Arkansas Waste Tire Program Under Review

Better tracking, more supervision suggested

Arkansas lawmakers are looking into the state’s waste tire management program including possible improvements such as more oversight and better tracking where tires are recycled or disposed of.

Eagle International

The lawmakers met last month in follow up to a Nov. 18 meeting of the House and Senate Public Health, Welfare and Labor committees in which lawmakers requested more information about the waste tire program.

Among lawmakers’ concerns, a recent tire fire at an illegal dump site containing tens of thousands of tires in South Pulaski County, prompted the legislators to ask how to encourage companies to recycle their tires instead of dumping them illegally or in a landfill.

According to news coverage of the meeting, Anne Roberts Brody, a policy analyst with the Southern Legislative Conference, told the committees that Arkansas is the only southern state that doesn’t track tires to the point of disposal. Such tracking or manifest system requires companies to report to the state whether they disposed of tires at a recycling facility or a landfill.

Brody added that tracking tires helps to increase recycling, as do amnesty days for dumped tires and criminal penalties for dumping.

Under Arkansas law, the Arkansas Department of Environmental Quality (ADEQ) administers the state’s waste tire program which is funded through a $2 per tire fee for passenger tires and a $5 per tire fee for truck tires charged on the retail sale of new tires in the state. Tires imported into the state charged an additional fee of $1.00.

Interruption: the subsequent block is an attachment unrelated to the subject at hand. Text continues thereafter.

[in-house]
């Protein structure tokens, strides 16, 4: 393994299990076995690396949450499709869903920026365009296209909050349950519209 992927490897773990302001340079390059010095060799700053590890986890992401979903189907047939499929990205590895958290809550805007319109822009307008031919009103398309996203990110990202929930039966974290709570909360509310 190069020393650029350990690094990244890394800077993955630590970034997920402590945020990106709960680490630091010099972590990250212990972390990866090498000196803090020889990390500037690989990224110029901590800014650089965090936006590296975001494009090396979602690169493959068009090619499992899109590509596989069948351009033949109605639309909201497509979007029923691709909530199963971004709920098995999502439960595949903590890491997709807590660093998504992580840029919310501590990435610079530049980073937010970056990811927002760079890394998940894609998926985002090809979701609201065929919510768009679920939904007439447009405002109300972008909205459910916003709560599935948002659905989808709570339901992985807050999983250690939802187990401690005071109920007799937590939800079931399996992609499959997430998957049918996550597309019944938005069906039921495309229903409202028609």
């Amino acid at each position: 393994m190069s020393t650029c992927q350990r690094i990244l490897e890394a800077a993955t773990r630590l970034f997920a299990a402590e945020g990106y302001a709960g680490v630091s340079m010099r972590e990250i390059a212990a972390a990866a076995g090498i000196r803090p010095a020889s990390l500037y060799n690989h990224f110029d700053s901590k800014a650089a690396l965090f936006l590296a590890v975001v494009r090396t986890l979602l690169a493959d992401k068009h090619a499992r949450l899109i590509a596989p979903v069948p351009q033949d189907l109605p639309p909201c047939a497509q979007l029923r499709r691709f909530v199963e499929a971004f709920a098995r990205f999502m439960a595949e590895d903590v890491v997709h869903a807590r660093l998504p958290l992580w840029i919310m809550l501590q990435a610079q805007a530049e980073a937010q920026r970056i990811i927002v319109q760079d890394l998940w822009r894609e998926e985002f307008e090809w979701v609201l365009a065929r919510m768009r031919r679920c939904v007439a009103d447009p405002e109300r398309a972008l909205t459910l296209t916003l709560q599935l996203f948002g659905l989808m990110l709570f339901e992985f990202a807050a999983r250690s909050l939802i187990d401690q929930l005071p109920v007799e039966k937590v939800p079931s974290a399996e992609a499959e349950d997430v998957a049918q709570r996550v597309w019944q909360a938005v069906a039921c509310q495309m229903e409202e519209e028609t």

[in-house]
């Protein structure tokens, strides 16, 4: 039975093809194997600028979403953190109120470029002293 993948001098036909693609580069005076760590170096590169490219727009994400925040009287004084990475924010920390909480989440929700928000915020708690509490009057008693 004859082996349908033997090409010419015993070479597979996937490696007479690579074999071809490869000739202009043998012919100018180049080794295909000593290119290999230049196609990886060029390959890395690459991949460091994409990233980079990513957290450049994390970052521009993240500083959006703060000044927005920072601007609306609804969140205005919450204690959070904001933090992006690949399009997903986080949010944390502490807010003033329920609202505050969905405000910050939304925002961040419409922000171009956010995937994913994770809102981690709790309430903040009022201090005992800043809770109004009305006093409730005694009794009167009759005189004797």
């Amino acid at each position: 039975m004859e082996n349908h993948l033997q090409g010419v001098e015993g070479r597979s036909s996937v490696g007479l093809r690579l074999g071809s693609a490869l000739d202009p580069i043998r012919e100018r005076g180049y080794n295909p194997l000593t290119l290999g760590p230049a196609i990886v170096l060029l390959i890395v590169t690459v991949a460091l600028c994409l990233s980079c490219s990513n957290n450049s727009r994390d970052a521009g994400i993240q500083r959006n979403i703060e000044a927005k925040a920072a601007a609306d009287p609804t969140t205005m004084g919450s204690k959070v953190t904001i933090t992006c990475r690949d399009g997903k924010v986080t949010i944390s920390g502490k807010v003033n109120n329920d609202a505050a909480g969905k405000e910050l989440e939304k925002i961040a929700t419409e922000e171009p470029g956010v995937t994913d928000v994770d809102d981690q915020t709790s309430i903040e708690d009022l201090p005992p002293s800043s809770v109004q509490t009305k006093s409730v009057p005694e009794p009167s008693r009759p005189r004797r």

No fees are attached to the sale of used tires, motorcycle tires or tires used on agricultural equipment. Typically collection companies and facilities charge for disposed or disposal of these non fee tires.

Lawmakers suggested that it would help if the other types of tires besides passenger and trucks were subject to the environmental fee.

Tire revenues are deposited into a grant fund administered by ADEQ. Funding is allocated to 10 waste tire management districts throughout the state. Each district is managed differently by regional solid waste management boards. The districts implement all aspects of waste tire management – collection, transportation, recycling, disposal and cleanup projects.

Lawmakers questioned whether more centralized control of waste tire districts would be beneficial. Under the current framework, the state can’t withhold funds from a district based on an audit or exercise control over districts’ spending.

Arkansas recycled 61.7 percent, or 21,897.98 tons, of its waste tires in 2014, according to ADEQ. Another 13,595.64 tons — or 38.3 percent — was put into landfills. That’s an improvement from 2013 and 2012 but worse than 2011, 2010 and 2009, according to department reports.

© Scrap Tire News, January 2016